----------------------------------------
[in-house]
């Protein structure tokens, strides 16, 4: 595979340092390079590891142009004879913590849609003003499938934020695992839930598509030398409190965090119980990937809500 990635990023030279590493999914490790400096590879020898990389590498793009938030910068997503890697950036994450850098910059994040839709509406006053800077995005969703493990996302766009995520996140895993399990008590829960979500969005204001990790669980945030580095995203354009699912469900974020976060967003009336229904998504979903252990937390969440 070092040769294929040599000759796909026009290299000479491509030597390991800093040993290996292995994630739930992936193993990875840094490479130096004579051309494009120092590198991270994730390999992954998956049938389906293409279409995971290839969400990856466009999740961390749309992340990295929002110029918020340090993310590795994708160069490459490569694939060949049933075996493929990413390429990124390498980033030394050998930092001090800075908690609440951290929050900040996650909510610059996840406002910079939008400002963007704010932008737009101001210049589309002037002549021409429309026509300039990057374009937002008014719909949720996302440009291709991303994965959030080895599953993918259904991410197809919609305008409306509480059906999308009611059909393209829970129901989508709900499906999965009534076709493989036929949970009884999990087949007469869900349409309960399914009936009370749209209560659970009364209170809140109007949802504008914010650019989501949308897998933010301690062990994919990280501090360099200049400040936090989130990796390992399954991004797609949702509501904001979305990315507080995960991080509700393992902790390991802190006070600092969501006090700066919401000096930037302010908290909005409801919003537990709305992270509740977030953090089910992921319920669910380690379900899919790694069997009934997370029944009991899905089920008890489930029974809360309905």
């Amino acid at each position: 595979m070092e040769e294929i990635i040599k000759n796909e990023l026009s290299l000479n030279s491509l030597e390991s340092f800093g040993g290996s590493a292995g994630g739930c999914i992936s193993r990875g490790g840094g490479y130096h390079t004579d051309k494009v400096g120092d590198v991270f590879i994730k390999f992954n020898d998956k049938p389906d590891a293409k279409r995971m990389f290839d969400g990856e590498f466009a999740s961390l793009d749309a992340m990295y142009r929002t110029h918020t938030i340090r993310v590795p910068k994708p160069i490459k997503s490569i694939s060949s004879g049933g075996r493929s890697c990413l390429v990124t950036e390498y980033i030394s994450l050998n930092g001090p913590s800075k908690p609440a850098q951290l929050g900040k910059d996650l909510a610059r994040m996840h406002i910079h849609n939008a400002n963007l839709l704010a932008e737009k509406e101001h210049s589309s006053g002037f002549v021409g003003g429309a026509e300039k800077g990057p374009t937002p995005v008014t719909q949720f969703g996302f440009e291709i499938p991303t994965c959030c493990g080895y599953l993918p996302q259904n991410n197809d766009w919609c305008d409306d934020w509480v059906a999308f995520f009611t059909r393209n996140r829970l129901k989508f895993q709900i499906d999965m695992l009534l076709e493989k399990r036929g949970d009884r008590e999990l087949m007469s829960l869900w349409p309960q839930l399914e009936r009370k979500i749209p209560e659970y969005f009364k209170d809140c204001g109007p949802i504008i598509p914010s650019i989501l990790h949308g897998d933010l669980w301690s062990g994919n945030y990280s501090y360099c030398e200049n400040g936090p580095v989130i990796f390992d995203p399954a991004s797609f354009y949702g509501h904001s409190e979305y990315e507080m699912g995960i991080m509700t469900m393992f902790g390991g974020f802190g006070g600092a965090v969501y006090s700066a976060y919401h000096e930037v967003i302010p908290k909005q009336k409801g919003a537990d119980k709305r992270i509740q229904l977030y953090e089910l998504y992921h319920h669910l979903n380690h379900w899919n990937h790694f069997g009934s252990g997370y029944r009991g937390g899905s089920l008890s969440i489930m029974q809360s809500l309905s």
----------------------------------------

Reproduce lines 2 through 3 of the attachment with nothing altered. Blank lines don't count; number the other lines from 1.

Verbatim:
């Protein structure tokens, strides 16, 4: 595979340092390079590891142009004879913590849609003003499938934020695992839930598509030398409190965090119980990937809500 990635990023030279590493999914490790400096590879020898990389590498793009938030910068997503890697950036994450850098910059994040839709509406006053800077995005969703493990996302766009995520996140895993399990008590829960979500969005204001990790669980945030580095995203354009699912469900974020976060967003009336229904998504979903252990937390969440 070092040769294929040599000759796909026009290299000479491509030597390991800093040993290996292995994630739930992936193993990875840094490479130096004579051309494009120092590198991270994730390999992954998956049938389906293409279409995971290839969400990856466009999740961390749309992340990295929002110029918020340090993310590795994708160069490459490569694939060949049933075996493929990413390429990124390498980033030394050998930092001090800075908690609440951290929050900040996650909510610059996840406002910079939008400002963007704010932008737009101001210049589309002037002549021409429309026509300039990057374009937002008014719909949720996302440009291709991303994965959030080895599953993918259904991410197809919609305008409306509480059906999308009611059909393209829970129901989508709900499906999965009534076709493989036929949970009884999990087949007469869900349409309960399914009936009370749209209560659970009364209170809140109007949802504008914010650019989501949308897998933010301690062990994919990280501090360099200049400040936090989130990796390992399954991004797609949702509501904001979305990315507080995960991080509700393992902790390991802190006070600092969501006090700066919401000096930037302010908290909005409801919003537990709305992270509740977030953090089910992921319920669910380690379900899919790694069997009934997370029944009991899905089920008890489930029974809360309905």
């Amino acid at each position: 595979m070092e040769e294929i990635i040599k000759n796909e990023l026009s290299l000479n030279s491509l030597e390991s340092f800093g040993g290996s590493a292995g994630g739930c999914i992936s193993r990875g490790g840094g490479y130096h390079t004579d051309k494009v400096g120092d590198v991270f590879i994730k390999f992954n020898d998956k049938p389906d590891a293409k279409r995971m990389f290839d969400g990856e590498f466009a999740s961390l793009d749309a992340m990295y142009r929002t110029h918020t938030i340090r993310v590795p910068k994708p160069i490459k997503s490569i694939s060949s004879g049933g075996r493929s890697c990413l390429v990124t950036e390498y980033i030394s994450l050998n930092g001090p913590s800075k908690p609440a850098q951290l929050g900040k910059d996650l909510a610059r994040m996840h406002i910079h849609n939008a400002n963007l839709l704010a932008e737009k509406e101001h210049s589309s006053g002037f002549v021409g003003g429309a026509e300039k800077g990057p374009t937002p995005v008014t719909q949720f969703g996302f440009e291709i499938p991303t994965c959030c493990g080895y599953l993918p996302q259904n991410n197809d766009w919609c305008d409306d934020w509480v059906a999308f995520f009611t059909r393209n996140r829970l129901k989508f895993q709900i499906d999965m695992l009534l076709e493989k399990r036929g949970d009884r008590e999990l087949m007469s829960l869900w349409p309960q839930l399914e009936r009370k979500i749209p209560e659970y969005f009364k209170d809140c204001g109007p949802i504008i598509p914010s650019i989501l990790h949308g897998d933010l669980w301690s062990g994919n945030y990280s501090y360099c030398e200049n400040g936090p580095v989130i990796f390992d995203p399954a991004s797609f354009y949702g509501h904001s409190e979305y990315e507080m699912g995960i991080m509700t469900m393992f902790g390991g974020f802190g006070g600092a965090v969501y006090s700066a976060y919401h000096e930037v967003i302010p908290k909005q009336k409801g919003a537990d119980k709305r992270i509740q229904l977030y953090e089910l998504y992921h319920h669910l979903n380690h379900w899919n990937h790694f069997g009934s252990g997370y029944r009991g937390g899905s089920l008890s969440i489930m029974q809360s809500l309905s």